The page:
An Early Agent-Based Stock Market: Replication & Participation

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An Early Agent-Based Stock Market: Replication & Participation

  • László Gulyás ( Computer and Automation Research Institute Hungarian Academy of Sciences

  • Balázs Adamcsek AITIA, Inc. Budapest, Hungary

  • Árpád Kiss AITIA, Inc. Budapest, Hungary Loránd Eötvös University, Budapest


  • Motivation for…

    • Agent-Based Modeling
    • Experimental Economics
    • Participatory Simulation
  • The Early Santa Fe Artificial Stock Market

  • Results:

Agent-Based Modeling (ABM)

  • A form of computational modeling.

  • Aiming at creating complex (social) behavior “from the bottom up”.

    • Complex interactions of
    • A high number of
    • (Complex) individuals.
  • A generative and mostly theoretical approach:

    • Computational “thought experiments”,
    • Existence proofs, etc.

Experimental Economics

  • Controlled laboratory experiments with human subjects.

    • The effect of human cognition on economic behavior.
    • Learning and adaptation.
    • Social traps, etc.
  • Typical tools:

    • Observation (Videotaping)
    • Questionnaires, etc.
  • An experimental approach.

Participatory Simulation (PS)

  • A computer simulation, in which human subjects also take part.

  • Agent-based simulations are well suited:

    • Individuals are explicitly modeled, with
    • Strict Agent-Environment and Agent-Agent boundaries.
  • Bridges the theoretical and experimental approaches. Can help both of them:

    • Testing assumptions and results of an ABM.
    • Generating specific scenarios (e.g., crowd behavior) for laboratory experiments.

Summary of the project

  • Replication of a famous ABM in finance.

    • Replication of results is a most important step in science!
  • Conversion to a PS.

    • Partly as a demonstration of our General-Purpose Participatory Architecture for RePast (GPPAR).
  • Initial Experiments, testing:

    • Original results’ sensitivity to human trading strategies.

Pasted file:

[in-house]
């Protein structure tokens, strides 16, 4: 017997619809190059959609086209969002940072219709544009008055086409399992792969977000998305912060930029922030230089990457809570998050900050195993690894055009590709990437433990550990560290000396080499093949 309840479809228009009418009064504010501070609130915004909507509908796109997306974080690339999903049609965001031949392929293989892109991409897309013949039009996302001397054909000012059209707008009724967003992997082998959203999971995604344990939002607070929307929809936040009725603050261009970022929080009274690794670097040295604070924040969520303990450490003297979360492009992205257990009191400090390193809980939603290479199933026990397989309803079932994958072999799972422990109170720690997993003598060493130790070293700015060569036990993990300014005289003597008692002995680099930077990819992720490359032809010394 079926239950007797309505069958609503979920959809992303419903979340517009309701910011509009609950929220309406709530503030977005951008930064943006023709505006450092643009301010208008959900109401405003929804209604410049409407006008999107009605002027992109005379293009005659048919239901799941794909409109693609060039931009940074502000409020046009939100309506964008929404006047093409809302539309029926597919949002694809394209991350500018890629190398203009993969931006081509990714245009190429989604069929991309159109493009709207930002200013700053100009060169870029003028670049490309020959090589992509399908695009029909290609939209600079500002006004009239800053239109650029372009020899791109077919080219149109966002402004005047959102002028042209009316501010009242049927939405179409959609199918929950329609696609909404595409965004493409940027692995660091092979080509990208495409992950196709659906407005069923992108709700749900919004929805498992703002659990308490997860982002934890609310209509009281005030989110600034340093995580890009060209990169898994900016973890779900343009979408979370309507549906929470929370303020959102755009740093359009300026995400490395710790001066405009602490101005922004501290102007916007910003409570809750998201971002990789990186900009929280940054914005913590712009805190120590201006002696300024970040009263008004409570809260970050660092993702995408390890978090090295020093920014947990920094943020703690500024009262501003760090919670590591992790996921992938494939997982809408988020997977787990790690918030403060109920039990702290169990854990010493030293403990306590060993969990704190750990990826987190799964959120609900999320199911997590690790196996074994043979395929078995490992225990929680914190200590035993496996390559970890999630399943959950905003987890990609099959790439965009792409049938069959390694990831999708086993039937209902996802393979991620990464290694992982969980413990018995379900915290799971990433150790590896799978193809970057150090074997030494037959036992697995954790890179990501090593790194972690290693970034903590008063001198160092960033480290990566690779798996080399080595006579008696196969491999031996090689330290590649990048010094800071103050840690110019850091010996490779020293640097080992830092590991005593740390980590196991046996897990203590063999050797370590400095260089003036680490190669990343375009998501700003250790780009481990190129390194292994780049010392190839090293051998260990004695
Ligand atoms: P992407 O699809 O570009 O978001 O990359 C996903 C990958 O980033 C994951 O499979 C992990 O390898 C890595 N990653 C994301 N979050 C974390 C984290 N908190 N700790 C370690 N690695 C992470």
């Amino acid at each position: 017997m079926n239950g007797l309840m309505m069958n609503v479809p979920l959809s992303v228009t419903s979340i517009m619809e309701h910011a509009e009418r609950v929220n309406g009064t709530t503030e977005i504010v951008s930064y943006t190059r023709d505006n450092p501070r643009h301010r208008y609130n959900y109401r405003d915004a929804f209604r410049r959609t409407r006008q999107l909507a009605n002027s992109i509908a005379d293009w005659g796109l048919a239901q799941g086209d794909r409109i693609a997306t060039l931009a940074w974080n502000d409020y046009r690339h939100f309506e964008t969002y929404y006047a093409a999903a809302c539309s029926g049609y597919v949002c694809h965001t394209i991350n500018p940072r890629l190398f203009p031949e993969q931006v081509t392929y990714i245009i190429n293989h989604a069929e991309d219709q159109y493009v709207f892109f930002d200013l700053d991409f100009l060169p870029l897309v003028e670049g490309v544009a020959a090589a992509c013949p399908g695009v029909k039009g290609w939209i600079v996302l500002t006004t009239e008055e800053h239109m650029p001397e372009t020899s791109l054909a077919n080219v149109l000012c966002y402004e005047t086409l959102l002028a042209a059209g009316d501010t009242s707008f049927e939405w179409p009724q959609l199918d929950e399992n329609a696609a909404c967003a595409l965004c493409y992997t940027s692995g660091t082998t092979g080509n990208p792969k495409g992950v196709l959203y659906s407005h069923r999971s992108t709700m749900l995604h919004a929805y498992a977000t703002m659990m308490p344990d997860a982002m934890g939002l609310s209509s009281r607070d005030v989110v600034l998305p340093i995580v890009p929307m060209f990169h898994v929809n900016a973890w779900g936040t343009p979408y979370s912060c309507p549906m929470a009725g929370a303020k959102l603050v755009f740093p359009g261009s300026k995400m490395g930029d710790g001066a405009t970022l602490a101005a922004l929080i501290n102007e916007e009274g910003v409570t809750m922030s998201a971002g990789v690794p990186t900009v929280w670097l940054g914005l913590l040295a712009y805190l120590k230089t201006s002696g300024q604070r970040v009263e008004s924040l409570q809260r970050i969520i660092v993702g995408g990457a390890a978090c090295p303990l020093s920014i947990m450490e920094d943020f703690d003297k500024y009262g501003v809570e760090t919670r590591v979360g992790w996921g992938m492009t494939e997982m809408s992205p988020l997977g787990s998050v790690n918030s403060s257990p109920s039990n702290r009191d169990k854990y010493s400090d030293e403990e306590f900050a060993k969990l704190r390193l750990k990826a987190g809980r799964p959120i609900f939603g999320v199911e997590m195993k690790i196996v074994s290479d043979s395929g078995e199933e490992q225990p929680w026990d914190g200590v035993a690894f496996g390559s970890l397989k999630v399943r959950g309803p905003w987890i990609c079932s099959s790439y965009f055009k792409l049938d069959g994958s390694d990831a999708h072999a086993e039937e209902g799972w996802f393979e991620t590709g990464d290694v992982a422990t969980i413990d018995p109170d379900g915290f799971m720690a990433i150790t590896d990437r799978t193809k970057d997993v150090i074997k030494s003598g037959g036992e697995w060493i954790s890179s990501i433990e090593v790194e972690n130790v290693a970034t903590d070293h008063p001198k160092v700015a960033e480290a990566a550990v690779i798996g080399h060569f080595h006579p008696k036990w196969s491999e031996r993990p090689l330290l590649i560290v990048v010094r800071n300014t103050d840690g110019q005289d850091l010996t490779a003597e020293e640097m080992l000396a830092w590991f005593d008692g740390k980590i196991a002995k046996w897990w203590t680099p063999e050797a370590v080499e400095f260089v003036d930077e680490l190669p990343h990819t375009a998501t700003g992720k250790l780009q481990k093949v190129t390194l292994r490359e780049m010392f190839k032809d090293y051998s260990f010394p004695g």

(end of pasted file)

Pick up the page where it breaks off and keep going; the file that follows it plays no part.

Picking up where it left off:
• Human versus computational economic performance.
    • The effect of human learning between runs.

The Santa Fe Artificial Stock Market 1/2

  • A prominent model of agent-based finance (Arthur, Holland, LeBaron, Palmer and Tayler, 1994.)

  • A minimalist model of two assets:

    • “Money”: fixed, risk-free, infinite supply, fixed interest.
    • “Stock”: unknown, risky behavior, finite supply, varying dividend.
  • Artificial traders

    • Developing trading strategies.
    • In an attempt to maximize their wealth.

The Santa Fe Artificial Stock Market 2/2

  • Two distinct behavioral regimes:

    • One:
      • Consistent with Rational Expectations Equilibrium.
      • Price follows fundamental value of stock.
      • Trading volume is low.
    • The other:
      • “Chaotic” market behavior.
      • “Crashes” and “bubbles”: price oscillates around fundamental value.
      • Trading volume shows wild oscillations.
      • Appears to be “in accordance” with actual market behavior.

The Early SFI-ASM 1/4

  • The most known version of the SFI-ASM was published in 1997, after several years of work.

  • However, a first, simpler design was published in 1994. It has

    • Less realistic market mechanisms.
    • Simpler trading strategies for agents.
  • We were working with the early version.

The Early SFI-ASM 2/4

  • Dividend:

    • A stochastic (Ohrnstein-Uhlenbeck) process.
  • Possible Actions:

    • Selling/Buying one share,
    • Or holding.
  • Market Clearing:

    • A rationing scheme (agents may only get a fraction of their bids).
    • May yield fractional shares.

The Early SFI-ASM 3/4

  • Agents:

    • 60 ‘trading rules’:
      • Specifying actions (buy, sell, hold) based on market indicators:
        • Price > Fundamental Value, or
        • Price < 100-period Moving Average, etc.